Quora answer to: “What is the best chess book for learning chess?”
Empirical methods of training in chess have rapidly improved over the last century and a half. In the mid nineteenth century, only a few good chess manuals were available to learn strategies from and students of the game really had to live in certain chess locales in order to become proficient in chess. During the early twentieth century, the “Russian School of Chess” demonstrated the importance of early tactical training and a scientific approach to unraveling the mysteries of chess openings. Today, chess players of all ages have the advantage of easy access to online videos, tactic trainer apps and internet chess servers. Even with the perceived superiority and ease of using technology to understand chess, I find that I am still recommending just two books to chess parents who wish to have a greater role in a child’s chess education.
For an omnibus of chess strategy presented in an unambiguous manner, there is no greater book than Dr. Emanuel Lasker’s opus, Lasker’s Manual of Chess. First printed in 1947, Lasker’s Manual of Chess thoroughly presents universal strategies for every phase of the game. Lasker, who himself was World Champion for 28 years, explains his chess mastery using brilliant language and three hundred and eight ideal diagrams. Lasker’s manual of chess is always delightful to reread and I constantly find myself learning new ways to improve my chess teaching from this invaluable source.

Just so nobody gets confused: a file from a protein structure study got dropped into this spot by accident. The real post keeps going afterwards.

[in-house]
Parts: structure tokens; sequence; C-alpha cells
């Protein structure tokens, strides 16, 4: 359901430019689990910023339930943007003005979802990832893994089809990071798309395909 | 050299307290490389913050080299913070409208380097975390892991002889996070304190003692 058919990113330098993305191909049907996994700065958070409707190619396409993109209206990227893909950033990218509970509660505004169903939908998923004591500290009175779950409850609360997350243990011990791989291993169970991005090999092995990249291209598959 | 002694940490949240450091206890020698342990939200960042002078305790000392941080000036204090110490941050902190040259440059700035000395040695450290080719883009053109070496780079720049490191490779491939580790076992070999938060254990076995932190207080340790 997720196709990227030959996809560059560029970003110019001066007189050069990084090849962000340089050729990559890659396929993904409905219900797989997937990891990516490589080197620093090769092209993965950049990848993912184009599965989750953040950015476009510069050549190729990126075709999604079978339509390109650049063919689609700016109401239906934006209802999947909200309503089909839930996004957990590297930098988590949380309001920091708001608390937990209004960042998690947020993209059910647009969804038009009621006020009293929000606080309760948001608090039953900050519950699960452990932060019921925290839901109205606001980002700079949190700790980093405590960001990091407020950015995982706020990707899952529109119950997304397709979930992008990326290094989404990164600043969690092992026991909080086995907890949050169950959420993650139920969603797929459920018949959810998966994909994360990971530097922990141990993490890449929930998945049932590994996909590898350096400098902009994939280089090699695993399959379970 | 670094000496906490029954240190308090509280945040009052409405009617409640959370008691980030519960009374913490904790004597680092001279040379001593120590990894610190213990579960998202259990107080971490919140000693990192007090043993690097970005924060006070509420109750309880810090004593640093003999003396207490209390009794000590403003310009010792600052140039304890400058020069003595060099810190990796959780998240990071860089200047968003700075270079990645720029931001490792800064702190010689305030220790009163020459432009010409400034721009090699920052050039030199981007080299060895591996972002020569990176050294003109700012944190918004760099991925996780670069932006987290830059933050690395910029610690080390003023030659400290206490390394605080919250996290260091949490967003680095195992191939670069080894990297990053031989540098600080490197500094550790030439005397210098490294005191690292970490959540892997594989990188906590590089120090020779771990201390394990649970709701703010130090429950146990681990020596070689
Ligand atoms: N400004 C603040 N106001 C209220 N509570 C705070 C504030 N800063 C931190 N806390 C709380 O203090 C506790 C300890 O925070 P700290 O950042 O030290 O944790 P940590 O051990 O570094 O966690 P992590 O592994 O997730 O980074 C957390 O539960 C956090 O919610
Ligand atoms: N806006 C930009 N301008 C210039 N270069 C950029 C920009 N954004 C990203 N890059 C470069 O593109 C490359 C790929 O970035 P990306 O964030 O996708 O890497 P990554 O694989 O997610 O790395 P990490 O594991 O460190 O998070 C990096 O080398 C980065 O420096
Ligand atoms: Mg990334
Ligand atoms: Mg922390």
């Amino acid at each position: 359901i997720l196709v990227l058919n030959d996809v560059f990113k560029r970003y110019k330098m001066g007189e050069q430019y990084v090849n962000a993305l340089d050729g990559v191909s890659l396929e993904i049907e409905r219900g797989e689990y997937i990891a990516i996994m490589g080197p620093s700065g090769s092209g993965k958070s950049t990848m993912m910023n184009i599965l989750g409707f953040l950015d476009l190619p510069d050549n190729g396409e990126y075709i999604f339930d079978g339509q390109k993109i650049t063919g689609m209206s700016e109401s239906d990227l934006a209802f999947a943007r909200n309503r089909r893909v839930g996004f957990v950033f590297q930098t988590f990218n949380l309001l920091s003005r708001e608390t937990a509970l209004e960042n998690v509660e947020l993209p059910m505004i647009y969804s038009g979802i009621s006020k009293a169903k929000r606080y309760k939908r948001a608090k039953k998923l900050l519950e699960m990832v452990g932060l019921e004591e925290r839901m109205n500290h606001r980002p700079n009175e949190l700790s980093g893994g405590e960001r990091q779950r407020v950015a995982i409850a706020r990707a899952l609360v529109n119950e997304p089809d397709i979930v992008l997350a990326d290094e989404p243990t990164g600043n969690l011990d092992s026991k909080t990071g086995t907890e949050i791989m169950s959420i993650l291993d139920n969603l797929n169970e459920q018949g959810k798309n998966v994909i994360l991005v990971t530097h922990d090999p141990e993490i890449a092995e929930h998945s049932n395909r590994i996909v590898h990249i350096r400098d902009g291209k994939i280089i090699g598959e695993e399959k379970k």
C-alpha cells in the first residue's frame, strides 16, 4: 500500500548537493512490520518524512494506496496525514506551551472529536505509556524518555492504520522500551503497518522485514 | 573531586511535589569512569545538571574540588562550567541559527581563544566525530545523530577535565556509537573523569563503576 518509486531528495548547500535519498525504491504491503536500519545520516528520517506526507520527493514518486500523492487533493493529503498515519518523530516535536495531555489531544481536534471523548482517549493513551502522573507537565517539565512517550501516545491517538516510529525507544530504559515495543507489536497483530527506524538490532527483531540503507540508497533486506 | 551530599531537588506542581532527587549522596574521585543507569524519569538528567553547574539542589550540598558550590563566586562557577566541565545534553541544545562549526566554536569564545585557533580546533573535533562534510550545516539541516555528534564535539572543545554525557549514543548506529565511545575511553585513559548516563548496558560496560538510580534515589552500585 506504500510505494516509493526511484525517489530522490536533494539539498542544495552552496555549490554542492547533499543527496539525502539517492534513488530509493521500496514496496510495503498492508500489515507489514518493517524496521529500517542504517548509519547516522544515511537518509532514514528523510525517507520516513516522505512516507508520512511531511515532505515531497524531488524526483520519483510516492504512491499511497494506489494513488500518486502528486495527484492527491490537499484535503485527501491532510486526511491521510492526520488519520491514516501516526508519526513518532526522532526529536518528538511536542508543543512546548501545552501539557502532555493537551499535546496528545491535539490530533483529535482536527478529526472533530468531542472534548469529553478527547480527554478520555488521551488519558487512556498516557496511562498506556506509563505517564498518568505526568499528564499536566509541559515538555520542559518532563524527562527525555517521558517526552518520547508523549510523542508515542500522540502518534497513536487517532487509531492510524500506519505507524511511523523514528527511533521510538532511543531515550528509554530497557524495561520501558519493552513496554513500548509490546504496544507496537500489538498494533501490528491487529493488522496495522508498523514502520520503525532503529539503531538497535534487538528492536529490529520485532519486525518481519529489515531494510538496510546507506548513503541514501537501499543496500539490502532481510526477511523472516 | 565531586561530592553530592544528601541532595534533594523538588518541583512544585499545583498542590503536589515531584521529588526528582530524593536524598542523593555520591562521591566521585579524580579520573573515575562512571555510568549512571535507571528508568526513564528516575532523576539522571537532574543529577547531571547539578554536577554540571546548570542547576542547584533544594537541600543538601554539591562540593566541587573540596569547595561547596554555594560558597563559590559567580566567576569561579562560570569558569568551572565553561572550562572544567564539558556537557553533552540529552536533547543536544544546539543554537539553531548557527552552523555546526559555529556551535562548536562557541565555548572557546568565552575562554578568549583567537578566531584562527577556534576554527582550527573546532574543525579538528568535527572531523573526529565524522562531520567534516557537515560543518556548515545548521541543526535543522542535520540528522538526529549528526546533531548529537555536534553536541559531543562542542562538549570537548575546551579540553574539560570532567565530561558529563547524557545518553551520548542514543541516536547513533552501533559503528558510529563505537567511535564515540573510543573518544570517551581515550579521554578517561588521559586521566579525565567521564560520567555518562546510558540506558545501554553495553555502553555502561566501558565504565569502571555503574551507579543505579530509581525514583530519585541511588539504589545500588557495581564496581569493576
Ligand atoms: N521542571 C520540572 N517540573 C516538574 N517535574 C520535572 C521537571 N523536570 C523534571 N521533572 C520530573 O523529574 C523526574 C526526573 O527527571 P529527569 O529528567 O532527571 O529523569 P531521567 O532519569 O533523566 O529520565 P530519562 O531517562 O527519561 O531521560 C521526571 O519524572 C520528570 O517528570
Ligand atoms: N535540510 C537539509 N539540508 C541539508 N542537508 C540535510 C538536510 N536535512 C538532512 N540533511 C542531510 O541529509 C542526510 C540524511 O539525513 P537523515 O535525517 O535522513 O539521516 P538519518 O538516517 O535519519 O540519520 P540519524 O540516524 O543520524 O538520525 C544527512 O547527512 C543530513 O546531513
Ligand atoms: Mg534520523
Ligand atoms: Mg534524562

Improving in chess also requires pattern recognition acquired through solving and studying thousands of chess positions. Perhaps, no one better understood this concept than Laszlo Polgar, who spent ten thousand hours training each of his three girls using famous chess puzzles and short games. After all three of his daughters became Grandmasters, Laszlo compiled his chess excercises into one book entitled, Chess: 5334 Problems, Combinations and Games. The beauty of Chess by Laszlo Polgar is that it really focuses on the critical skill of checkmating, common piece sacrifices, punishment for opening inaccuracies and tactics in endgames. Laszlo Polgar’s masterpiece also requires no ability to read making it instantly accessible to chess players of all ages. To date, I consider the “Polgar Book” to be the best training method for rapid improvement in chess.
I literally have no idea how many chess books are in my collection do to its enormous size and unorganized structure. Most of my chess collection represent a desire to own a chess library rather than a need to learn from so many sources. With the advent of the information age, most of my chess books simply collect dust. However, Lasker’s Manual of Chess and Chess: 5334 regularly get opened to improve my own understanding of chess and to train my daughters.
4 thoughts on “Two Chess Books to Rule Them All”
Sofia Polgar is “only” an IM, not a grandmaster.
Last time I checked, FIDE had awarded Sofia the title of Woman Grandmaster.
Your selections are excellent especially for novices. Two books for intermediate players that I recommend are, Suetin’s “Plan Like a Grandmaster”, and Vukovic’s “The Art of Attack”
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